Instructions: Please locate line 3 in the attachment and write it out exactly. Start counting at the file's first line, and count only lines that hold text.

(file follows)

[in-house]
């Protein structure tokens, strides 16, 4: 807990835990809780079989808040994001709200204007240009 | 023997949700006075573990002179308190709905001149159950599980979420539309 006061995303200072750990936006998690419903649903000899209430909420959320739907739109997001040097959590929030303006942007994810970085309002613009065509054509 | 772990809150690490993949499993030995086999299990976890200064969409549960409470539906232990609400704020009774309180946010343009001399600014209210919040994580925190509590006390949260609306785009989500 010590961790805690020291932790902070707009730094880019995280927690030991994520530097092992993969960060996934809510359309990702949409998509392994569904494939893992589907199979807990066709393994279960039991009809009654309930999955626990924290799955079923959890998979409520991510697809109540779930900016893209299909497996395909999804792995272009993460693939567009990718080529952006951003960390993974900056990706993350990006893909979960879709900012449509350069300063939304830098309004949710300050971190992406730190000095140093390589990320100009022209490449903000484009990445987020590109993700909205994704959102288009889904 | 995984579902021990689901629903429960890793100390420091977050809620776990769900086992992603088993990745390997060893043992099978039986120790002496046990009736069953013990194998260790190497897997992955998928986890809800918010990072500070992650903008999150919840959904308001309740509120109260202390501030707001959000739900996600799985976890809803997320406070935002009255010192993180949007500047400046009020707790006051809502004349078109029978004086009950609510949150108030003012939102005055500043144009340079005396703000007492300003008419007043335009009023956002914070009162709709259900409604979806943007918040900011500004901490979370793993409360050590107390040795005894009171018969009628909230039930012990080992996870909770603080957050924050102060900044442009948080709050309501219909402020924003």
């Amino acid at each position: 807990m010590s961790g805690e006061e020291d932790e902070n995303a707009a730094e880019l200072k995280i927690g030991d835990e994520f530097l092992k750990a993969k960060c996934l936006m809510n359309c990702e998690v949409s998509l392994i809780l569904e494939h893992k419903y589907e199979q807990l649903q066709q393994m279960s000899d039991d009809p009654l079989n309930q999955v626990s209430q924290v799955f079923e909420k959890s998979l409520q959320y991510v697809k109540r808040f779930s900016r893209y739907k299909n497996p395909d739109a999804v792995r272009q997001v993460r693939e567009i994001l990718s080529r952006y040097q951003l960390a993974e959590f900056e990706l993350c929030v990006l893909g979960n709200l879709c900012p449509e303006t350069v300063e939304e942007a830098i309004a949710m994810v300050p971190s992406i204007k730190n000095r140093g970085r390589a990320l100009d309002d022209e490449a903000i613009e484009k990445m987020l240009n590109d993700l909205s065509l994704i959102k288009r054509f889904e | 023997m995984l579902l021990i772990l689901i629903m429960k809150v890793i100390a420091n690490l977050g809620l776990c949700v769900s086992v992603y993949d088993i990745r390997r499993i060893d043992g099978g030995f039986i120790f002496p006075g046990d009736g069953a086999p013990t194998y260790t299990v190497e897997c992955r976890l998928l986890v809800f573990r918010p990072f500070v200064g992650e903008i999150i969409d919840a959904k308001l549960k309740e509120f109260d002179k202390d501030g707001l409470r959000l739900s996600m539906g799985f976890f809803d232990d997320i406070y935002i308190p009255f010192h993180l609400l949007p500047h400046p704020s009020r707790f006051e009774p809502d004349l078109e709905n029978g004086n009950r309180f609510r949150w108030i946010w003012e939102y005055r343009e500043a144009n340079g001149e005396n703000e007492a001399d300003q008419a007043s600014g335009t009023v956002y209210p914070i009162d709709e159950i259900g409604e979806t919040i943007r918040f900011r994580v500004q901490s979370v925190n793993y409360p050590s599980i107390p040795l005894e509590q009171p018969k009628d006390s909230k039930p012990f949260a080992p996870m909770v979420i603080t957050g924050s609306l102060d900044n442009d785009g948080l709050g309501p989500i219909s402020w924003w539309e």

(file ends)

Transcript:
């Amino acid at each position: 807990m010590s961790g805690e006061e020291d932790e902070n995303a707009a730094e880019l200072k995280i927690g030991d835990e994520f530097l092992k750990a993969k960060c996934l936006m809510n359309c990702e998690v949409s998509l392994i809780l569904e494939h893992k419903y589907e199979q807990l649903q066709q393994m279960s000899d039991d009809p009654l079989n309930q999955v626990s209430q924290v799955f079923e909420k959890s998979l409520q959320y991510v697809k109540r808040f779930s900016r893209y739907k299909n497996p395909d739109a999804v792995r272009q997001v993460r693939e567009i994001l990718s080529r952006y040097q951003l960390a993974e959590f900056e990706l993350c929030v990006l893909g979960n709200l879709c900012p449509e303006t350069v300063e939304e942007a830098i309004a949710m994810v300050p971190s992406i204007k730190n000095r140093g970085r390589a990320l100009d309002d022209e490449a903000i613009e484009k990445m987020l240009n590109d993700l909205s065509l994704i959102k288009r054509f889904e | 023997m995984l579902l021990i772990l689901i629903m429960k809150v890793i100390a420091n690490l977050g809620l776990c949700v769900s086992v992603y993949d088993i990745r390997r499993i060893d043992g099978g030995f039986i120790f002496p006075g046990d009736g069953a086999p013990t194998y260790t299990v190497e897997c992955r976890l998928l986890v809800f573990r918010p990072f500070v200064g992650e903008i999150i969409d919840a959904k308001l549960k309740e509120f109260d002179k202390d501030g707001l409470r959000l739900s996600m539906g799985f976890f809803d232990d997320i406070y935002i308190p009255f010192h993180l609400l949007p500047h400046p704020s009020r707790f006051e009774p809502d004349l078109e709905n029978g004086n009950r309180f609510r949150w108030i946010w003012e939102y005055r343009e500043a144009n340079g001149e005396n703000e007492a001399d300003q008419a007043s600014g335009t009023v956002y209210p914070i009162d709709e159950i259900g409604e979806t919040i943007r918040f900011r994580v500004q901490s979370v925190n793993y409360p050590s599980i107390p040795l005894e509590q009171p018969k009628d006390s909230k039930p012990f949260a080992p996870m909770v979420i603080t957050g924050s609306l102060d900044n442009d785009g948080l709050g309501p989500i219909s402020w924003w539309e």